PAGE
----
"At the same time you're trying to go to school and be a student, you had to justify and defend the black race," March said. "Here I was in Towson and people were asking me, 'What were y'all doing down in the ghetto?' It was tense. Even the ones who were your friends, they were questioning all that was going on."
Foreman learned of King's murder while translating Julius Caesar's Gallic Wars for his Latin homework. In front of the television in his mother's bedroom, he sat fixated, numb.
Grief and fear
At school, many of the Jesuits were grief-stricken at King's death and empathetic to the black students. But from some of his white classmates, Foreman feared a backlash.
"You got a sense ... that there was anger in their white households over the rioting," he said. "I had a certain amount of anxiety after the riots broke out. You wondered how you would be treated by your fellow students at Loyola."
Foreman, always inquisitive, approached King's death as a budding scholar.
"I just tried to process it as best I could; I just needed to read as much as possible," said Foreman, 56, a program director at the University of Maryland's School of Public Policy. "I needed the larger context. I wanted to understand why this had happened."
Foreman was well schooled in civil rights, but yearned to learn more. Spending afternoons in Baltimore's Ashburton neighborhood, where a caretaker watched him and his siblings in the afternoons while his mother worked, he met the Rev. Vernon Dobson, a civil rights leader who lived nearby. The efforts of Dobson and others to integrate the Gwynn Oak amusement park were seared in Foreman's memory.
His need for answers led him to the "holy trinity" of books on black consciousness: The Autobiography of Malcolm X, Black Rage by psychiatrists William H. Grier and Price M. Cobbs, and Eldridge Cleaver's Soul on Ice. Where some folks simply carried them around in an effort to look cool, Foreman devoured them.
"I remember trying to come to terms with it all; it really was a struggle for identity," Foreman said.
By the fall of junior year, the teens came back to school with a new insight, style and swagger. Not only had they grown Afros, they stopped shaving their upper lips - both direct violations of the school dress code.
Afros were also strictly forbidden in the March household. "My father said, 'Either cut it, or get out of my house,'" March said.
He spent a few nights at Thomas' house. In the meantime, his father called the parish priest to mediate. March stated his case: It was not wrong to be black. This was not a fad, but a true expression of the man he was becoming.
"They realized it was no good trying to stop me," he said. "I think the whole black community eventually came to the realization that there was nothing wrong with being who you are."
Hair vs. Jesuits
Next, the politics of hair came face to face with strict Jesuit discipline. When Loyola threatened to expel the students if they did not shave and cut their hair, March called in reinforcements - family friends and civil rights activists Parren J. Mitchell, Walter P. Carter and March's uncle, Judge John R. Hargrove Sr.
The students won.
Some white students found their black classmates hip, admiring their disobedience as well as their dog-eared copies of black literature and the flashy dashiki that Thomas draped over his suit and tie. Others were perplexed. What exactly were they reading? Why the big hair and the colorful clothes? What were they trying to prove?
What they couldn't have realized was that this was only the beginning. Thomas and Moore began dabbling in Black Panther meetings and took their new status as conscious black men so seriously they began carrying briefcases to school.
Amid nights cramming for math tests, Moore, March and Thomas plotted to start a black student union at Loyola, demanding black faculty and black studies courses. The school responded by agreeing to their requests. By senior year, Foreman had become so popular - a bridge between the black and white students - he was elected president of the student government association.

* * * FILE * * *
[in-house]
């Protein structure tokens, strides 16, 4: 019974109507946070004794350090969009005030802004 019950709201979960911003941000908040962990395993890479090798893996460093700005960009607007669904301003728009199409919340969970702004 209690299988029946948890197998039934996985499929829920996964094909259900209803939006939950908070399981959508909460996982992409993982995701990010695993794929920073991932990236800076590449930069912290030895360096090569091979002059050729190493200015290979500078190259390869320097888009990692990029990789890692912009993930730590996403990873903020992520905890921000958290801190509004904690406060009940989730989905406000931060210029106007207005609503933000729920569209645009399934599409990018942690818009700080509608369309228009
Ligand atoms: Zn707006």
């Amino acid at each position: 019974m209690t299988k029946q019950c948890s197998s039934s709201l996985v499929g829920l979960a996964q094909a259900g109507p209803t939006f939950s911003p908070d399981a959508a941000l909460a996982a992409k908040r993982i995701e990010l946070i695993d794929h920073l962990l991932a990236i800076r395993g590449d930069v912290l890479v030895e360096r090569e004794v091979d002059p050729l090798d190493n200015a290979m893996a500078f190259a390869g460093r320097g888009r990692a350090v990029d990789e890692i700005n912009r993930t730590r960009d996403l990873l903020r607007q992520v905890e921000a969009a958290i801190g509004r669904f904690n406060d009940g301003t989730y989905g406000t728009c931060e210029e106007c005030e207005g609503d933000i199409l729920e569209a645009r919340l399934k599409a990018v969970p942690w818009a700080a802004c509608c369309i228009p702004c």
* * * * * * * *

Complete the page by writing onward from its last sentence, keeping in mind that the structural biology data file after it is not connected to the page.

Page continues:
The four students' awakening was not unique. In Baltimore and nationwide, some called the movement black power, a new, louder brand of black militancy. But for these students and many others, it was simply a time of discovery.
"It wasn't like the whole city of Baltimore exploded with it, but consciousness took place in subtle ways," said Paul Coates, a former Black Panther who founded Black Classic Press, a Baltimore publishing company. "There was a community of people who were looking for ways to latch onto and identify with what it meant to be black."
Their coming-of-age discoveries at Loyola influenced their life decisions.
March, as head of his family's funeral home, chose not to move the headquarters of the business to Baltimore County, as so many city companies and residents had done. He felt the only way to help sustain East North Avenue was to stay.
This choice has meant facing the grim reality of burying black victims of the violence that permeates some city neighborhoods. King would be heartbroken.
Moore, after graduating from the Johns Hopkins University, returned to Loyola for two years as a rule-bending teacher. Later, he battled poverty through various agencies, ultimately settling into his post at St. Frances Academy in East Baltimore. Every year on the King holiday, he holds a job fair dedicated to the civil rights leader's anti-poverty legacy.
Foreman left Baltimore. In academia, he avoided studying race and urban issues, fearful of being pigeonholed.
He became an expert on government policy and environmental justice, only recently returning in part to the topics that riveted him 40 years ago.
Every so often he descends to his basement and pulls from a shelf his high school yearbook. Leafing beyond the formal portraits of earnest young men in bow ties, he focuses on a single image: the foursome, clad in jeans and T-shirts and proud Afros, striking bold poses before a burned-out East Baltimore rowhouse.
For March, the photograph was a statement: This is my life.
Moore says he was declaring a commitment to fighting injustice. For Foreman, the photo was a way to show his connection to those less fortunate. Even today, he realizes how privileged his Loyola days were. Without them, his life could have taken a bleak turn.
Grounded in their rebel stance, the teens were asserting a new conviction about their identity as black men. At that moment, they weren't sure where it would take them.